Robert Stewart

The man they love to write about

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Stopping Napoleon: War and Intrigue in the Mediterranean

Tom Pocock

John Murray, pp. 262, £

The Age of Napoleon

by Alistair Horne
Weidenfeld & Nicolson, £14.99, pp. 182, ISBN 029760791X

More words have been written about Napoleon than about any other historical figure, even Abraham Lincoln. Whether he betrayed, or carried on, the French Revolution is a question that agitates historians. Certainly the seeds of the French urge to mastery over Europe were sown before Napoleon swept the Directory aside and installed himself as the autocrat of France. By 1807, having routed the Austrians and Prussians at Jena and Austerlitz and made peace with Alexander I of Russia at Tilsit, he commanded the Continent. One enemy remained, but after the destruction of the French navy at Trafalgar the ambition to conquer Great Britain lay in ruins. Did Napoleon seriously contemplate absorbing the Ottoman empire, thereby opening up a route to prise India from Great Britain? The failed campaign in Egypt in 1798 suggested that he did. After Trafalgar it was the care of British governments to make sure that he did not.

Tom Pocock, no stranger to the subject, informs us in a nicely understated way about the nature of warfare and the conduct of diplomacy in the Napoleonic era: the brutish life of naval ratings (boredom, followed by drunkenness and floggings), the unedifying jealousies and scrambling for advancement among the admirals and generals, and the tenuous control over strategic operations exercised by His Majesty’s government in London and, in the case of a disastrous expedition from Sicily to Egypt, of the near-treacherous intelligence from the British ambassador on the spot. Military buffs will be delighted with the compendiously detailed, expert analysis of military and naval operations which Pocock provides and there are plenty of bonbons along the way. The battlefield of Maida, in Italy, in 1807, the site of the first British victory on land in the Napoleonic wars, was described by Captain Charles Boothby as ‘smoking with recent carnage, peopled with prostrate warriors distorted with the death agony, harnessed for battle in gay colours, feathers and gold but stained and bathed in their own life-blood’. That evening, the victorious commanders, Vice-Admiral Sir Sidney Smith and General Sir John Stuart, had dinner on the Pompée, where ‘Sir Sidney closed the evening by taking one of the many shawls with which his cabin was hung and instructing Sir John in the art of wreathing it and putting on the turban in the fashion of the most refined Turkish ladies’. Not many people know that the victory gave the London suburb of Maida Vale its name. No detail escapes Mr Pocock. General Murat, the dashing heart-throb and hero of Marengo, Jena, Auerstadt and Eylau whom Napoleon made king of Naples, learned to speak Italian ‘with a fashionable Tuscan accent’. Landscape and architecture are given such loving attention that at times Stopping Napoleon reads like a travel book.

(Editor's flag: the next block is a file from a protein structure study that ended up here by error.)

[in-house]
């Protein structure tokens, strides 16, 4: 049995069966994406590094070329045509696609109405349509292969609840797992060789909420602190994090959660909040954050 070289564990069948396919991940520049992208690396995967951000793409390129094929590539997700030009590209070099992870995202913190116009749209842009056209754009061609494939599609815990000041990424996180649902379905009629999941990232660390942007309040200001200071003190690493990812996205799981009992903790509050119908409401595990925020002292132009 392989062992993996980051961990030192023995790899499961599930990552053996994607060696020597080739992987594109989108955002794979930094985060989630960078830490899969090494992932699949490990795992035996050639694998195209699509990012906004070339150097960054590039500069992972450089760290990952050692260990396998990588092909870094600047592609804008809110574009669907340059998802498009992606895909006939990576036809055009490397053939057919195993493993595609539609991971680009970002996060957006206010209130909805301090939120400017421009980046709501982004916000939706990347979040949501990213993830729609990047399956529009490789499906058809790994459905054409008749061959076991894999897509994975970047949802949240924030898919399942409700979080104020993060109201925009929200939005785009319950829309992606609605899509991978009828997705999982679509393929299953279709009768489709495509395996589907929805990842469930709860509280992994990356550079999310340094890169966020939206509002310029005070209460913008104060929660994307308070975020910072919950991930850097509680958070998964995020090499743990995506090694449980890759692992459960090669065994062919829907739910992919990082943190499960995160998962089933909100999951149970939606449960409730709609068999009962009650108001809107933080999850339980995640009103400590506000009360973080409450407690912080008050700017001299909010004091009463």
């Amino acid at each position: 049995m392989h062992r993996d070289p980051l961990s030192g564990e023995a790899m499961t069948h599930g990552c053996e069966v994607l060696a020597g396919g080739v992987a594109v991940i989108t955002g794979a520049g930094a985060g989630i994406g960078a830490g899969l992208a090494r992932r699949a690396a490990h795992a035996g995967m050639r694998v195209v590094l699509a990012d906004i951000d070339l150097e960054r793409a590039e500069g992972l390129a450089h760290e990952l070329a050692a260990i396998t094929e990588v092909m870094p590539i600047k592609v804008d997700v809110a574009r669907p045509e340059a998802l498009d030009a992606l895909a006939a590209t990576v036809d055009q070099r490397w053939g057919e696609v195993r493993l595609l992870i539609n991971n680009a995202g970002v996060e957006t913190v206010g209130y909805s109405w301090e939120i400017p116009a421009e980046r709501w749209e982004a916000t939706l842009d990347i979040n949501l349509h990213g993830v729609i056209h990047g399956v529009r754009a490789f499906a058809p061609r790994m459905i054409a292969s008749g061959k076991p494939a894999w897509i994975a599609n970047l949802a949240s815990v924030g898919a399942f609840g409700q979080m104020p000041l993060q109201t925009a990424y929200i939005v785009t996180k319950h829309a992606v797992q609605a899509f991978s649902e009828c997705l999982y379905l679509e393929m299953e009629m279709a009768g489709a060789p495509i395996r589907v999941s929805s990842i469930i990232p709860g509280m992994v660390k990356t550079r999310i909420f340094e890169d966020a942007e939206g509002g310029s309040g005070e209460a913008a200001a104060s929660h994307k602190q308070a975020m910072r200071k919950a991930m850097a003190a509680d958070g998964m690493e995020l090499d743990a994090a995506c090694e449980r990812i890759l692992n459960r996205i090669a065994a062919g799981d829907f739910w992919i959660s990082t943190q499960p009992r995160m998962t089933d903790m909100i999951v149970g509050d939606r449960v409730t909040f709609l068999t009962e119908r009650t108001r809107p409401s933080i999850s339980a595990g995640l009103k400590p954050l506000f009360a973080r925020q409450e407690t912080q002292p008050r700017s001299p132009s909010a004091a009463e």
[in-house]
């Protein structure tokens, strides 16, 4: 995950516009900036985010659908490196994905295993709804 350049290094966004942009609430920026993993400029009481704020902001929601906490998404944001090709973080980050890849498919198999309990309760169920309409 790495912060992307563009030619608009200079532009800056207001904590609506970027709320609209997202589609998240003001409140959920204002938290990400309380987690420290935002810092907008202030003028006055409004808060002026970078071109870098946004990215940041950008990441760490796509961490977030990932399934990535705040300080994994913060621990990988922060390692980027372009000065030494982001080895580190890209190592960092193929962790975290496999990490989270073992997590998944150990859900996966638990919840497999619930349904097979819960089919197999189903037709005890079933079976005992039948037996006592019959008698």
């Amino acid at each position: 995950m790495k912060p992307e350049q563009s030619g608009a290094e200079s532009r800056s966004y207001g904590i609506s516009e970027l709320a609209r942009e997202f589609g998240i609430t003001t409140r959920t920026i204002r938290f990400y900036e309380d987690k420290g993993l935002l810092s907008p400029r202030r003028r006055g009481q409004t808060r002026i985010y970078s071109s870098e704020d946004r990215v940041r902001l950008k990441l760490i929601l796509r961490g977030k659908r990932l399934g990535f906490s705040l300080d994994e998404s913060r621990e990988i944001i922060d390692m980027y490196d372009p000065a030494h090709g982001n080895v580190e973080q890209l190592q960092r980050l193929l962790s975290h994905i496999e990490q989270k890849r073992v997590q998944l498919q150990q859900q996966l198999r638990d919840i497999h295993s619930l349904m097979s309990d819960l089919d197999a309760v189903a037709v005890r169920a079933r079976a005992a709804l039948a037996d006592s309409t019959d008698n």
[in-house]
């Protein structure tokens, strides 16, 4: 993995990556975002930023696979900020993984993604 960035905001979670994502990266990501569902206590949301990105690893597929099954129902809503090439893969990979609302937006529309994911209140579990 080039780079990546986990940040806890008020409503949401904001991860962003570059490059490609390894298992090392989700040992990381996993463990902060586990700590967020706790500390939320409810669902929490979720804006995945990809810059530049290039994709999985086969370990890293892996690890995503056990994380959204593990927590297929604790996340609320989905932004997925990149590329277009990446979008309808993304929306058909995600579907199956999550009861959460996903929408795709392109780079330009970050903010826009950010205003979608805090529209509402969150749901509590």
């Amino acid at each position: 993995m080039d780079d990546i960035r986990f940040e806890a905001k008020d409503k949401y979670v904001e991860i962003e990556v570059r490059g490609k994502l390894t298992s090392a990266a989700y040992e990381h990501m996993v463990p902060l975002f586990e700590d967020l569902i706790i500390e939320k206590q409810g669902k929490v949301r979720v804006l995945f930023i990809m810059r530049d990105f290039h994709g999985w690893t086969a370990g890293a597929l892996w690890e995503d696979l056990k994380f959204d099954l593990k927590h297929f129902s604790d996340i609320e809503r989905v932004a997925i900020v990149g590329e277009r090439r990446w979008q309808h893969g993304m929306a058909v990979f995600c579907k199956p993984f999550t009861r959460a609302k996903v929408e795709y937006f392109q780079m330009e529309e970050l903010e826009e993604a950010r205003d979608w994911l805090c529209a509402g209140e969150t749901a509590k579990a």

Alistair Horne’s The Age of Napoleon is a race through Napoleon’s career, not so much as military leader as the maker of modern France (though the focus is chiefly on Paris). At times the speed gets in the way of understanding. Napoleon’s murder of the Duc d’Enghein in 1804 is said, rightly, to have cast a shadow over the rest of his career, but the matter is left there, without any explanation of why, in the famous phrase of Boulay de la Merthe, it was ‘worse than a crime, it was a blunder’, or of how its enduring power tugged away at Napoleon’s standing. Horne gets the essentials of Napoleon right — his contempt for other people (except his adoring soldiers), and his stupendous capacity for work and for giving over his mind, while engaged in his great imperialist adventure, to the details of a bewildering array of projects: not just the reform of the law, the central government and the education system which laid the foundations of French administrative efficiency, but also the improvement of manners (ladies at court were made to cover themselves up), the establishment of the Légion d’Honneur to restore social rank in republican guise, and the refurbishment, physical and cultural, of the capital.

Horne calls Napoleon the most ‘hands-on’ leader in history. Probably so. The use of current jargon is a matter of taste. But his book is marred by strained efforts to draw modern parallels. It may be harmless to historical understanding to describe Napoleon as ‘no less sensitive to the popular mood than any spin-driven 21st-century politician’, but it is stretching it to say that he sympathised with Robespierre’s Terror ‘like a 21st-century terrorist’, and it is plain silly to call him, because of his toleration of the Jews, a ‘Balfour before his time’ and to speculate whether, had he gained sway over the eastern Mediterranean, he might have brought into being a Jewish state of Israel. The age of Napoleon had its limits.